Most bread recipes, mine included, will tell you to keep kneading until the dough is smooth and elastic. That's simple enough, right? The dough goes from being a clumpy, lumpy mass to something that is cohesive and, well, smooth. And instead of tearing off in ragged chunks, it begins to stretch. And the more you knead, the stretchier it gets.
But when do you stop kneading? How elastic does it need to be?
Oh, if only there was a simple test for checking the elasticity of the dough!
But wait! There is! It's the Windowpane Test!
Ask about the windowpane test in any serious bread-baking forum and it's almost guaranteed that some wise guy will tell you to throw a hunk of dough at the window, and if it sticks, it's done. In kinder, gentler groups, someone else will probably explain the windowpane test.
But pictures are so much better than words, aren't they? To begin the windowpane test, pull off a small bit of dough, about the size of a marble. Flatten it out, then begin gently stretching it.
Keep stretching. Imagine you're making a pizza for Barbie, and she likes the super-thin crust.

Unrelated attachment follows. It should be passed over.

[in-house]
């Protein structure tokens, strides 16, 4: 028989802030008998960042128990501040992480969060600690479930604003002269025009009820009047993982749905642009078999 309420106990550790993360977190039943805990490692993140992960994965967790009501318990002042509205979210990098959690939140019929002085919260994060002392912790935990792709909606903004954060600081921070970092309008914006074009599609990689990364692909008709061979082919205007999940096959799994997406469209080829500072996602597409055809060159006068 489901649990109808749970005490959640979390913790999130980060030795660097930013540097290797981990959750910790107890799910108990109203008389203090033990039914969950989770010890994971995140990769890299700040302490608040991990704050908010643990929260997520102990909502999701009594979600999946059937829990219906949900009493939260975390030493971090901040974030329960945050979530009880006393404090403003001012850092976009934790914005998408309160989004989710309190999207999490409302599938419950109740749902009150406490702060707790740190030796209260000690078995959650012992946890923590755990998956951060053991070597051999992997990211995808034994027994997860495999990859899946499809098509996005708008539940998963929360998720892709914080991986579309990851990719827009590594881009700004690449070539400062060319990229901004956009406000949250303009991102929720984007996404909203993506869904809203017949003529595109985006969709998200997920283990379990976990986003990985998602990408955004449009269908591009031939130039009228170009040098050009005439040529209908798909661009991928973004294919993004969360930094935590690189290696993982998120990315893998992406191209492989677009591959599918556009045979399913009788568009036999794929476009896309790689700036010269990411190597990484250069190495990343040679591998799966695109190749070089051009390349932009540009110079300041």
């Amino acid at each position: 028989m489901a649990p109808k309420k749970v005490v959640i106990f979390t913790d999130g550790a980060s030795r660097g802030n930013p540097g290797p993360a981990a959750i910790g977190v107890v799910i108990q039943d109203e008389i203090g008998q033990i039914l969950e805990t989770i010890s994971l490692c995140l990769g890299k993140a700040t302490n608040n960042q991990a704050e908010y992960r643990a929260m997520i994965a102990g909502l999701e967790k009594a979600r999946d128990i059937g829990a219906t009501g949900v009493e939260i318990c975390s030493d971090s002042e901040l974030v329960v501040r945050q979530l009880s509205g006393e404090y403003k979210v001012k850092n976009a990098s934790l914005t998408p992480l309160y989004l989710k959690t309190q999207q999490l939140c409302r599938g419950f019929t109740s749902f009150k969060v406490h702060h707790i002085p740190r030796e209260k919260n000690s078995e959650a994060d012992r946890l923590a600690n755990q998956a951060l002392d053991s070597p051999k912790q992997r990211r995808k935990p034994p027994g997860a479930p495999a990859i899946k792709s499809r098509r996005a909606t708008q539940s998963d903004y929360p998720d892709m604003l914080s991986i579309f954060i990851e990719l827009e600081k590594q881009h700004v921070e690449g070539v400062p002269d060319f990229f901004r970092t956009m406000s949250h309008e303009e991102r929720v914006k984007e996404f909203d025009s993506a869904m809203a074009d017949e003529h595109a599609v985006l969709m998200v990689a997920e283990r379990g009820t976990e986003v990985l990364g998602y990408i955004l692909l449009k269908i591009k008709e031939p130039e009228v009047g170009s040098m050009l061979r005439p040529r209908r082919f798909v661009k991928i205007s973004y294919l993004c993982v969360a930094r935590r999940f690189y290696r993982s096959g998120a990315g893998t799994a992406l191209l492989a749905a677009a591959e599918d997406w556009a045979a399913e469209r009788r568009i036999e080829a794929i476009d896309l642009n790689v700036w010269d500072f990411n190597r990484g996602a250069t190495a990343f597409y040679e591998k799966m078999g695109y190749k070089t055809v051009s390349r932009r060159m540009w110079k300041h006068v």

If you can keep stretching an pulling the dough until it's a thin membrane that you can see through, the dough is elastic enough.
Here's a closeup of fingers seen through the dough. You can sort of see the webby network of gluten.
You can keep stretching and eventually it will tear because it's simply too thin or you've poked a finger through. But it should be able to stretch very, very thin before it breaks.
Doughs that include seeds or are made with gritty flours will tear sooner, simply because the bits tear through the membrane. This is the same thing that happens in the bread as it bakes, and it's one reason why breads made from whole grain flours tend not to rise as well as those made from more refined flours. But even with those doughs, you should be able to stretch it well enough to see that thin membrane.
And if your dough passes the windowpane test, the gluten is developed well enough for it to hold the bubbles while it rises, and stretch even more as the gasses expand from the heat. Simple, hmmmm?